(e) (4) For the probabilities given in part (c), is the Markov chain positive recurrent? If so, why?
If not, why not?
Yes, it is positive recurrent (2), because p < q in that case (2).

5. Performance:
12

Q5

10

0
0 1 2 3 4 5 6 7 8 9 10 11 12 13 14 15 16 17 18 19 20 21 22 23 24 25

Question and Solution:


(12 + Bonus 10) A call center is staffed by two agents, Mary and John. Marys service times are
iid, exponentially distributed with mean 4 minutes and Johns service time are iid exponentially
distributed with mean 6 minutes. Suppose that when you arrive, both Mary and John are busy,
and you are the only one waiting in the waiting line.
(a) (4) What is the probability that John will serve you?
1 = 1/4 (1)
2 = 1/6 (1)
P(X2 < X1 ) =

1/6
2
=
1/6 + 1/4 5

(2)

(b) (4) What is the expected waiting time until you can be answered?
(1) E[min(X1 , X2 )] =

1
= 2.4 (2)
1/4 + 1/6

1 1
min(X1 , X2 ) exp( + ) (1)
4 6

10

(c) (4) What is the probability that you will be answered in 4 minutes?
(2) P[min(X1 , X2 ) 4] = 1 e(1/4+1/6)4 = 1 e5/3

(2)

(d) (Bonus 10) What is your expected time in the system (waiting plus service)?
Note: Bonus question has no partial credit.
1
E[W ] = 1/4+1/6
time to be served.
If served by Mary: 4 min (1) w.p.
If served by John: 6 min (1) w.p.
Thus, the total is:

1/4
1/4+1/6
1/6
1/4+1/6

(3.5)
(3.5)

1
1
1
12
6
4
3 = 7.2 mins
+
4
+
6
=
1
1
1
1
1
1
3+2
4+6
4+6
4+6

11

6. Performance:
10

Q6

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Question and Solution:


(14+Bonus 5) True or False.
(1)(True/False) A transient state is accessible from any recurrent state.
(1)(True/False) A recurrent state is accessible from all states in its class, and it is also accessible from recurrent states in other classes.
(1)(True/False) If DTMC is periodic with period d 2, then the limiting probability exist.
(1)(True/False) At least one, possibly more, recurrent states are accessible from a given
transient state.
(1)(True/False) In a MC with finite state space, all states can be transient.
(1)(True/False) An irreducible DTMC with finite state space can have infinite number of
stationary distributions.
(1)(True/False) A system can be in state 0,1 or 2. Let Xn be the state of the system at time
n. We know P(Xn+1 = 1|Xn = 0, Xn1 = 2) = 0.4 and P(Xn+1 = 1|Xn = 0, Xn1 = 1) = 0.5.
Then {Xn , n 0} cannot be a Markov chain.
(2)(True/False) Assume a random variable X always has finite value, i.e., P(X < ) = 1,
then E[X] < .
(2)(True/False) A discrete-time Markov chain with state space S = {1, 2, 3, 4} has the
steady-state probabilities (0.2, 0.4, 0.3, 0.1). In steady-state, on average it would take 2.5 to
12

return to state 2 given that the system is currently in state 2.


Suppose that whether or not it rains today depends on previous weather conditions through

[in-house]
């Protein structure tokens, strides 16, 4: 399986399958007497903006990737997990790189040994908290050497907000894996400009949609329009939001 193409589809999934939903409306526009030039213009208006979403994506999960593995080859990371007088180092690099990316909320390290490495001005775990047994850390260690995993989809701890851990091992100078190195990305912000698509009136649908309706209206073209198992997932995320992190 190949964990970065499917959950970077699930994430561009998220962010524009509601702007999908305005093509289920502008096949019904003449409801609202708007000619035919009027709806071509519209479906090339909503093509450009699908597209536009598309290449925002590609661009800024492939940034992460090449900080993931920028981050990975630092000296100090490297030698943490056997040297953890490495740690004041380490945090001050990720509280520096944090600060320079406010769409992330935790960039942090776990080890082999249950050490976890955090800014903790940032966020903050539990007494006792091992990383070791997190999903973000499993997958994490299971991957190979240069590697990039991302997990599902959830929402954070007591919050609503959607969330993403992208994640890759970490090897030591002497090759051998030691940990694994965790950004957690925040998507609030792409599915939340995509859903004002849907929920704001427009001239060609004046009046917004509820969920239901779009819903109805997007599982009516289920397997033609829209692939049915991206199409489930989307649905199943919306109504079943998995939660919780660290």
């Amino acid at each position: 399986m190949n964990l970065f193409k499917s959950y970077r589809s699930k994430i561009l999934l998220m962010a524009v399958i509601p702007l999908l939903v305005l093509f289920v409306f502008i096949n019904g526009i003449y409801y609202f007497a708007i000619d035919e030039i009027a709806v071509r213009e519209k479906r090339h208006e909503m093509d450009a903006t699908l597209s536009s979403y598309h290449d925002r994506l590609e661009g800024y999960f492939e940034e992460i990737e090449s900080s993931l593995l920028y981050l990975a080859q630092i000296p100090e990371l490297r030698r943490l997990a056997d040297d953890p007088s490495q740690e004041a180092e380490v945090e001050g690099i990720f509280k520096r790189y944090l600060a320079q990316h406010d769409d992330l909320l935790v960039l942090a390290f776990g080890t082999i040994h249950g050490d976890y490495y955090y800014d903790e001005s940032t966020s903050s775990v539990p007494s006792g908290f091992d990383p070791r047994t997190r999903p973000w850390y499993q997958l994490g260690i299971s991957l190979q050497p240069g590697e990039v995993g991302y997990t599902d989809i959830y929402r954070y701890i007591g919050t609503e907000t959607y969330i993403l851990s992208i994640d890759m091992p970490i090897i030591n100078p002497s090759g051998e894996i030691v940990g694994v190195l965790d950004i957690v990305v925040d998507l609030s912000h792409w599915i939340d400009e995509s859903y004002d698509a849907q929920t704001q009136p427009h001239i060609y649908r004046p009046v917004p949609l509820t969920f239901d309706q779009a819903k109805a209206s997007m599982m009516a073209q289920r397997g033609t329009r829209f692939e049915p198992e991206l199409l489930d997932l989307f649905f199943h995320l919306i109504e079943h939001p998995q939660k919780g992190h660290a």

the last two days. Specifically, suppose that if it has rained for the past two days, then it
will rain tomorrow with probability 0.7; if it rained today but not yesterday, then it will rain
tomorrow with probability 0.5; if it rained yesterday but not today, then it will rain tomorrow
with probability 0.4; if it has not rained in the past two days, then it will rain tomorrow with
probability 0.2.
(2)(True/False) If we let Xn be the state at time n which depends only on whether or not it is
raining at time n, then {Xn } is a Markov chain.
(1)(True/False) This problem cannot be modeled as a Markov chain.
(Bonus 5) If you think you could model this problem as a Markov chain, please indicate the
state space and transition probability. (Note: Bonus question has no partial credit.)
State space S = {(i, j)} where (i,j) represents (yesterday, today).
Then, S =
{RR, NR, RN, NN} (1)

RR NR RN NN
RR 0.7 0 0.3 0

P=
NR 0.5 0 0.5 0
RN 0 0.4 0 0.6
NN 0 0.2 0 0.8

13

(4)

7. Performance:
25

Q7

20

15

10

0
0

10

Question and Solution:


(Bonus 10) A professor continually gives exams to her students. She can give three possible types
of exams, and her class is graded as either having done well or badly. Let pi denote the probability
that the class does well on a type i exam, and suppose that p1 = 0.3, p2 = 0.6, p3 = 0.9. If the
class does well on an exam, then the next exam is equally likely to be any of the three types. If the
class does badly, then the next exam is always type 1. Identify a state space, model it as a DTMC
and show how to determine the proportion of exams that are type i, i = 1, 2, 3.
(Note: Bonus question has no partial credit. )
S = {1, 2, 3}

(1)

14

1
P(Xn+1 = 1 | Xn = 1) = P(Xn is good) + P(Xn is bad)1
3
1
= 0.3 + 0.7 1 = 0.8
3
1
P(Xn+1 = 2 | Xn = 1) = P(Xn is good)
3
1
= 0.3 = 0.1
3
1
P(Xn+1 = 3 | Xn = 1) = P(Xn is good)
3
1
= 0.3 = 0.1
3

1
P(Xn+1 = 1 | Xn = 2) = P(Xn is good) + P(Xn is bad)1
3
1
= 0.6 + 0.4 1 = 0.6
3
1
P(Xn+1 = 2 | Xn = 2) = P(Xn is good)
3
1
= 0.6 = 0.2
3
1
P(Xn+1 = 3 | Xn = 2) = P(Xn is good)
3
1
= 0.6 = 0.2
3
1
P(Xn+1 = 1 | Xn = 3) = P(Xn is good) + P(Xn is bad)1
3
1
= 0.9 + 0.1 1 = 0.4
3
1
P(Xn+1 = 2 | Xn = 3) = P(Xn is good)
3
1
= 0.9 = 0.3
3
1
P(Xn+1 = 3 | Xn = 3) = P(Xn is good)
3
1
= 0.9 = 0.3
3

15

1
2
3
1 0.8 0.1 0.1

P=
2 0.6 0.2 0.2
3 0.4 0.3 0.3

(6)

In order to find the proportion of exams, we solve the folowing system:


P =

i = 1

to find i s (3).